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# Variable assignment fails at a certain place and that too randomly

Best Answer Lexikos , 26 June 2013 - 09:50 PM

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Maths() topic http://www.autohotke...matics-library/

Variables when assigned at places near to or in the function call in which they are used give wrong results.

What I simply mean is --

```var := "-" SM_Multiply(Divisor, div)	;done because of a bug or something

if div = 0
Remainder := 0
else
```

and

```        if div = 0
Remainder := 0
else
Remainder := SM_Add(dividend,  "-" SM_Multiply(Divisor, div))
```

give different results at random situations. As the var doesn't changes anywhere in the middle, the second code seems theoretically correct. But the truth is that second code fails at random situations.

An example to prove this

Please note that the two codes are part of SM_Mod() function in the lib. The second one (snippet:2) is the one included in the v2.4

Try this code in the 2.4 version (link available right at the top)

```msgbox,% SM_Mod( SM_Pow(3,77), 79)   ;Mod of 3**77 when divided by 79
```

The answer should be something less than 79 a/c Maths (actually 53) but the answer comes out to be a 20-digit number

Note that there isn't a bug in SM_Mod() func, you can check simpler or known combos to confirm

Next try replacing the snippet:2 (which is a part of SM_Mod()) with snippet:1, and it will work with 3,77 example.

Any explanations on this ?

Lexikos ?

I have also tried something like this --

```        if div = 0
Remainder := 0
else
{
var :=  "-" SM_Multiply(Divisor, div)
}
```

This too fails ..

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AutoHotkey does not support integers that large.

For integers, 64-bit signed values are supported, which range from -9223372036854775808 (-0x8000000000000000) to 9223372036854775807 (0x7FFFFFFFFFFFFFFF). Any integer constants outside this range are not supported and might yield inconsistent results.

Change this line:

```if div = 0
```

to this:

```if (div = "0")
```

and your function will work.  You may also change the `0` in the line above, but that probably doesn't matter.

The former compares div and 0 as integers.

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Your solution works as expected, Lexikos. Thanks !

The former compares div and 0 as integers.

And then changes div too !
I never thought that comparing a string-number var which is to 0 to nothing but 0 or comparing a string-number var to 0 in vain and going for the else will cause permanent modifications in the variable .
Is it a handy feature ? Can't autohotkey make backups of variables before comparing them OR simply not change variable when they are compared.

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If you must know, it caches the binary 64-bit integer in the variable for performance.

As I said, AutoHotkey does not support integers that large.  You have used an integer outside the supported range.  In that case, the behaviour is undefined.

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If you must know, it caches the binary 64-bit integer in the variable for performance.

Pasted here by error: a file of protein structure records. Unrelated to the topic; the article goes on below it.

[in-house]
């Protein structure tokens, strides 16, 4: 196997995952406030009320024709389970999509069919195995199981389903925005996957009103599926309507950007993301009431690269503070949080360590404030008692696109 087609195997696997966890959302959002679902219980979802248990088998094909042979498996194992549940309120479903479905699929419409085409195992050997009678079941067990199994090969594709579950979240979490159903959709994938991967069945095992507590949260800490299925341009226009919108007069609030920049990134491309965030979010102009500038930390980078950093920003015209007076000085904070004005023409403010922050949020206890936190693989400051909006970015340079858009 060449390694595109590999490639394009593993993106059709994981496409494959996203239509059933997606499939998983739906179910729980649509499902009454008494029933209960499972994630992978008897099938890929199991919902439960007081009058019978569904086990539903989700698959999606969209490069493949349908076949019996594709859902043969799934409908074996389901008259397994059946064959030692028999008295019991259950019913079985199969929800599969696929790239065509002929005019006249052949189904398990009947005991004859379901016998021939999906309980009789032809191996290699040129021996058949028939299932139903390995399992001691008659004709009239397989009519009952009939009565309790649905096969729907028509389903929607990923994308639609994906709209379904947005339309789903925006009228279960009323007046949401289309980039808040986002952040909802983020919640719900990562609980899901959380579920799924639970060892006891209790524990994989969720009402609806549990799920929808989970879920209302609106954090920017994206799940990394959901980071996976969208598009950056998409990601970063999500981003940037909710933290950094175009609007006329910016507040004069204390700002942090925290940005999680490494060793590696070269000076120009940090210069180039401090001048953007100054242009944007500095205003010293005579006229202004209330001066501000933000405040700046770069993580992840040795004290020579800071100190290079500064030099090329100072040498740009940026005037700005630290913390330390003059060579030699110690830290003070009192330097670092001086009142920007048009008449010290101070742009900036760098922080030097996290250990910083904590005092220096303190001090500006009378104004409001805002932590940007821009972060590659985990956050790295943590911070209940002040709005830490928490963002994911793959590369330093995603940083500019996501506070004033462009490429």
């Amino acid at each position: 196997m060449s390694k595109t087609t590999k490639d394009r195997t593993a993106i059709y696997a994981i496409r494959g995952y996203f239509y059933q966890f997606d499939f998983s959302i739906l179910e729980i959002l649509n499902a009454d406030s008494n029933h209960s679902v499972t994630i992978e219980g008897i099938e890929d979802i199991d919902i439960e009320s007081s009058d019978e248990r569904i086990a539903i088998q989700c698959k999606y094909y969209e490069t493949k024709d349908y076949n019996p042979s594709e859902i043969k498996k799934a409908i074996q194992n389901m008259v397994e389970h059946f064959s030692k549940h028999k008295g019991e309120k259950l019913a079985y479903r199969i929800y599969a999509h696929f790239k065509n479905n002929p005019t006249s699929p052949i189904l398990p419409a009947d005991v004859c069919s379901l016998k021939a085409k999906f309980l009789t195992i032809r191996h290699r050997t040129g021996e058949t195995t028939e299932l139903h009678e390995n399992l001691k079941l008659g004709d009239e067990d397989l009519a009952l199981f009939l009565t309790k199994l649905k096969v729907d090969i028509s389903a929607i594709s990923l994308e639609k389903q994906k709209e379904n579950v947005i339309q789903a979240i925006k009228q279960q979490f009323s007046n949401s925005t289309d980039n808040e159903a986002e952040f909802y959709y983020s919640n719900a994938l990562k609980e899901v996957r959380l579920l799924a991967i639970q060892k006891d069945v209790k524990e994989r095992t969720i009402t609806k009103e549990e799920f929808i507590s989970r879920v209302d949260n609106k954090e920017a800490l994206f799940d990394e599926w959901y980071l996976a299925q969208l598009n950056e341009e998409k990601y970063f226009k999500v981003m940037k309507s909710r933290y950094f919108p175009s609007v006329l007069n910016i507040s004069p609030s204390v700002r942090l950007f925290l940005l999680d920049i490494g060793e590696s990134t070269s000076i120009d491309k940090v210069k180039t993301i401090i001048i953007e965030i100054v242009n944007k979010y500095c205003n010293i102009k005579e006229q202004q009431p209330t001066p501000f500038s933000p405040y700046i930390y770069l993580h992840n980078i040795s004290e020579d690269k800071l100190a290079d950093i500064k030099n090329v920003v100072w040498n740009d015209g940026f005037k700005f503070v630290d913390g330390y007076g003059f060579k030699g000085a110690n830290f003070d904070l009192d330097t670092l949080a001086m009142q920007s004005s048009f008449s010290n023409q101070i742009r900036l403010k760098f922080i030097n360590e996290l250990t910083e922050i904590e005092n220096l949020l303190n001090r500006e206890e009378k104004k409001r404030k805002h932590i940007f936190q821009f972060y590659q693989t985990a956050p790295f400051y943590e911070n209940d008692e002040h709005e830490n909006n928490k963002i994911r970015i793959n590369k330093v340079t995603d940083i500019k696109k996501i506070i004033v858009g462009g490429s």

Okay, then but why is the div modified. If div is more than 64-bit and it is compared to integer (say 0), the div should be trimmed down to 64-bit only for comparision purposes and the changes should not be permanent

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You totally missed the point.  It does not modify the string; the string is left untouched.  It stores an additional binary 64-bit integer in the variable so that if the variable is interpreted as a number again, it does not need to perform any conversion.  If you pass `div` to a MsgBox or use ListVars, you will see the same value it had before.

Your problem happened because when you assign one variable to another (either with := or by passing a parameter to a UDF), only the cached integer is copied.  This avoids an additional memory allocation and string copy, which is unnecessary in the majority of cases because the integer can be converted to a string on demand (if it becomes necessary).

Large numbers had been considered by Chris and are intentionally not supported (in this specific case):

// ... Also, integers that are too long (and thus perhaps intended to be a series
// of digits rather than an integer) are not checked because they're partially checked
// at loadtime, and if encountered here at runtime, the mere fact that a cached integer
// exists for that string implies the script has done something to cache it, such as
// "if (var > 15)",
which implies the script is currently using that variable as a number.
// So it seems too rare to justify extra checking such as mLength > MAX_INTEGER_LENGTH.

However, it will always copy the string if it begins with "+" or "0".  Additionally, `x := "" y` assigns only a string (since the assignment operator never sees the variable y, only the result of concatenation).

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I understand . It's nothing but a matter of speed and Chris was right in his place.

Thanks for giving your time. I will have to check other functions now .

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